The US Food and Drug Administration (FDA) has approved the antibacterial agent rifamycin delayed-release tablets (Aemcolo, Cosmo Technologies) to treat adults with travelers’ diarrhea caused by noninvasive strains of Escherichia coli not complicated by fever or blood in the stool.
"Travelers' diarrhea affects millions of people each year and having treatment options for this condition can help reduce symptoms of the condition," Edward Cox, MD, director of the Office of Antimicrobial Products, FDA Center for Drug Evaluation and Research, said in a news release.
Travelers' diarrhea is defined by having three or more unformed stools in 24 hours in a person who is traveling. The highest-risk destinations are most of Asia as well as the Middle East, Africa, Mexico, and Central and South America.
In a randomized, placebo-controlled clinical trial involving 264 adults with travelers' diarrhea in Guatemala and Mexico, Aemcolo significantly reduced symptoms of travelers' diarrhea compared with placebo, the FDA said.
The safety of Aemcolo, taken orally over 3 or 4 days, was evaluated in 619 adults with travelers' diarrhea in two controlled clinical trials. The most common adverse reactions with Aemcolo were headache and constipation.
"Aemcolo was not shown to be effective in patients with diarrhea complicated by fever and/or bloody stool or diarrhea due to pathogens other than noninvasive strains of E. coli and is not recommended for use in such patients," the FDA said.
Aemcolo is contraindicated in patients with a known hypersensitivity to rifamycin or any of the components of Aemcolo, as well as any of the other rifamycin class antimicrobial agents, such as rifaximin (Xifaxan, Salix Pharmaceuticals).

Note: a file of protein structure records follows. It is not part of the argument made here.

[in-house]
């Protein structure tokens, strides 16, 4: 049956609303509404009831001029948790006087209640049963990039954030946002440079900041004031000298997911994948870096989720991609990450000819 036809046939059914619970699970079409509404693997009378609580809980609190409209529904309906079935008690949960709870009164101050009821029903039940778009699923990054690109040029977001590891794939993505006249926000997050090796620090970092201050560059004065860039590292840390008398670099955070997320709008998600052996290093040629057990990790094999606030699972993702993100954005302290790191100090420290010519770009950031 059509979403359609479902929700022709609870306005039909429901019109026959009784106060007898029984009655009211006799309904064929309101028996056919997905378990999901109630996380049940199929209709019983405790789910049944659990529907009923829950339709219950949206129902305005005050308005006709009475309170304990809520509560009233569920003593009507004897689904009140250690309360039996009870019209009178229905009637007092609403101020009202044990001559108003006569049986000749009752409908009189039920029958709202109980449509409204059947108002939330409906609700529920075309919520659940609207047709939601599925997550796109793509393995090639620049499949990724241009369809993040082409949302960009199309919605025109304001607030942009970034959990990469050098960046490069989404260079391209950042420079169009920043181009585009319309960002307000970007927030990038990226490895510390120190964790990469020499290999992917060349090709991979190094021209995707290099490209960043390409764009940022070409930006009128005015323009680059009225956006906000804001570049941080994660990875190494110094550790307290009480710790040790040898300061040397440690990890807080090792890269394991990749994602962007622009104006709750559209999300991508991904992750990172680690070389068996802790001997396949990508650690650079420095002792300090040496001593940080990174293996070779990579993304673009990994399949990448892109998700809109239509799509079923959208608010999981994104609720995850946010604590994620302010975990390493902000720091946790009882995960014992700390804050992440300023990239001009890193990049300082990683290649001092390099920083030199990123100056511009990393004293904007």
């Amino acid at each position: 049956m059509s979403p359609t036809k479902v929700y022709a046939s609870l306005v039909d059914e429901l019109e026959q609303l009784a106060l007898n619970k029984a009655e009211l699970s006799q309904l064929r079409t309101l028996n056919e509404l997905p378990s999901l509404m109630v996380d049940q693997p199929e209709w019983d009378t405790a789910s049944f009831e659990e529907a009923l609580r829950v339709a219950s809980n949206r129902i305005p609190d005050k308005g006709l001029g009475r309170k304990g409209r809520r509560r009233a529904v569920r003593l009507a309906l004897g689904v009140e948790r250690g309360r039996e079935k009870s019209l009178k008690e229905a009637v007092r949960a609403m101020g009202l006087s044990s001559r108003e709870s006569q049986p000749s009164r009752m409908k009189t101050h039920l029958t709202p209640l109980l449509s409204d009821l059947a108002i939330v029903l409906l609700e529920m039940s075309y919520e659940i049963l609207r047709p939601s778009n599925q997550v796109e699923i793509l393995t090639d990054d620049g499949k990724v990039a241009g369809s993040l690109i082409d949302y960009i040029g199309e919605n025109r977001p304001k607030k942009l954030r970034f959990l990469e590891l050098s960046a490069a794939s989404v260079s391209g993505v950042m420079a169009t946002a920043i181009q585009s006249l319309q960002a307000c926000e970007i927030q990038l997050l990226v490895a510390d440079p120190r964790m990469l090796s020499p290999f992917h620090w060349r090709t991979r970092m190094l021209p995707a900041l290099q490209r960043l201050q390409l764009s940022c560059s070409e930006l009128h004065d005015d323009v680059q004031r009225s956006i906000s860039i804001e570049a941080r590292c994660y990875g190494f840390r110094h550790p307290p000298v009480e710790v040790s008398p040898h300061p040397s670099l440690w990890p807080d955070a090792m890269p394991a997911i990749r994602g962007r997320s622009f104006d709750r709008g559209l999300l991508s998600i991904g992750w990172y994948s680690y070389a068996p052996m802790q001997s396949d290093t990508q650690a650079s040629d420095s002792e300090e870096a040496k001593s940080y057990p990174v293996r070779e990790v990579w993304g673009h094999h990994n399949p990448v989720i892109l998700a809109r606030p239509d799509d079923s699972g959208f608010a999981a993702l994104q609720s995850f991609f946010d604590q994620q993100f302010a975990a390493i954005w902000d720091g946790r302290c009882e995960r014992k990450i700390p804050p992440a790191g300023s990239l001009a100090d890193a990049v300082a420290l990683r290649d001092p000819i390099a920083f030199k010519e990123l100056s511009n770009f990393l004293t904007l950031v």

The FDA granted Aemcolo priority review and qualified infectious disease product (QIDP) designation. QIDP designation is given to antibacterial and antifungal products that treat serious or life-threatening infections under the Generating Antibiotic Incentives Now (GAIN) title of the FDA Safety and Innovation Act.
Aemcolo will be available in pharmacies in the first quarter of 2019, the company said in a news release.
"Given the potential seriousness of travelers' diarrhea and growing resistance to antibiotics that have been in widespread use since the early '90s, it's important to have a new option for treatment. Because Aemcolo is a minimally absorbed, colon-targeted antibiotic, it will be an important new option for patients," Herbert Dupont, MD, professor for infectious diseases at the University of Texas Houston School of Public Health, who worked on the Aemcolo studies, said in the release.
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Cite this: FDA Approves New Drug for Traveler's Diarrhea (Aemcolo) - Medscape - Nov 19, 2018.